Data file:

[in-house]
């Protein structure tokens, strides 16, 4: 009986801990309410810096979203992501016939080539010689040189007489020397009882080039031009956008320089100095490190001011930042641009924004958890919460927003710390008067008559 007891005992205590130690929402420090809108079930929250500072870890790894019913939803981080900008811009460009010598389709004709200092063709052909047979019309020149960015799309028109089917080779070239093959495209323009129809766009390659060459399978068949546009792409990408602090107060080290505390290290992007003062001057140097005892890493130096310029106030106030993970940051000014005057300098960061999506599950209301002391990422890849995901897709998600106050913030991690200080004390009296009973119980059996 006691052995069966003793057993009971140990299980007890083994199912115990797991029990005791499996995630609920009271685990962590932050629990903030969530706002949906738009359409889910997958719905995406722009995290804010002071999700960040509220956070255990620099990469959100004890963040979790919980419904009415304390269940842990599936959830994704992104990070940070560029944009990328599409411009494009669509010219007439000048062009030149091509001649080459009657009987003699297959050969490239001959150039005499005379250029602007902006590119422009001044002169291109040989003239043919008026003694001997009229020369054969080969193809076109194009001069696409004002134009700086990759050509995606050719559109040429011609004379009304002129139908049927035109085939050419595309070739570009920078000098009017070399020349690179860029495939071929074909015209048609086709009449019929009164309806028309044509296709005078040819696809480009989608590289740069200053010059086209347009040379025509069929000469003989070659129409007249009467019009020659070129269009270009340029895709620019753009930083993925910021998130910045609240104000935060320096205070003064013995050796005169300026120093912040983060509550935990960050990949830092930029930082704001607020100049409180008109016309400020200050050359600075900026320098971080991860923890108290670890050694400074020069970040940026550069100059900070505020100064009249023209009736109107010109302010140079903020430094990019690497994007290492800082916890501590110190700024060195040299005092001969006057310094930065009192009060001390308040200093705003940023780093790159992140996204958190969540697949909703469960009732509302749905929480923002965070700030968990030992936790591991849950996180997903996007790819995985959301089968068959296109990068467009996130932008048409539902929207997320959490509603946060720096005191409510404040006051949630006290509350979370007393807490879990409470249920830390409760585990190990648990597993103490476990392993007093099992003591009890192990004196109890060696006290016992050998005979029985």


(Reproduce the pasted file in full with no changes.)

[in-house]
């Protein structure tokens, strides 16, 4: 009986801990309410810096979203992501016939080539010689040189007489020397009882080039031009956008320089100095490190001011930042641009924004958890919460927003710390008067008559 007891005992205590130690929402420090809108079930929250500072870890790894019913939803981080900008811009460009010598389709004709200092063709052909047979019309020149960015799309028109089917080779070239093959495209323009129809766009390659060459399978068949546009792409990408602090107060080290505390290290992007003062001057140097005892890493130096310029106030106030993970940051000014005057300098960061999506599950209301002391990422890849995901897709998600106050913030991690200080004390009296009973119980059996 006691052995069966003793057993009971140990299980007890083994199912115990797991029990005791499996995630609920009271685990962590932050629990903030969530706002949906738009359409889910997958719905995406722009995290804010002071999700960040509220956070255990620099990469959100004890963040979790919980419904009415304390269940842990599936959830994704992104990070940070560029944009990328599409411009494009669509010219007439000048062009030149091509001649080459009657009987003699297959050969490239001959150039005499005379250029602007902006590119422009001044002169291109040989003239043919008026003694001997009229020369054969080969193809076109194009001069696409004002134009700086990759050509995606050719559109040429011609004379009304002129139908049927035109085939050419595309070739570009920078000098009017070399020349690179860029495939071929074909015209048609086709009449019929009164309806028309044509296709005078040819696809480009989608590289740069200053010059086209347009040379025509069929000469003989070659129409007249009467019009020659070129269009270009340029895709620019753009930083993925910021998130910045609240104000935060320096205070003064013995050796005169300026120093912040983060509550935990960050990949830092930029930082704001607020100049409180008109016309400020200050050359600075900026320098971080991860923890108290670890050694400074020069970040940026550069100059900070505020100064009249023209009736109107010109302010140079903020430094990019690497994007290492800082916890501590110190700024060195040299005092001969006057310094930065009192009060001390308040200093705003940023780093790159992140996204958190969540697949909703469960009732509302749905929480923002965070700030968990030992936790591991849950996180997903996007790819995985959301089968068959296109990068467009996130932008048409539902929207997320959490509603946060720096005191409510404040006051949630006290509350979370007393807490879990409470249920830390409760585990190990648990597993103490476990392993007093099992003591009890192990004196109890060696006290016992050998005979029985």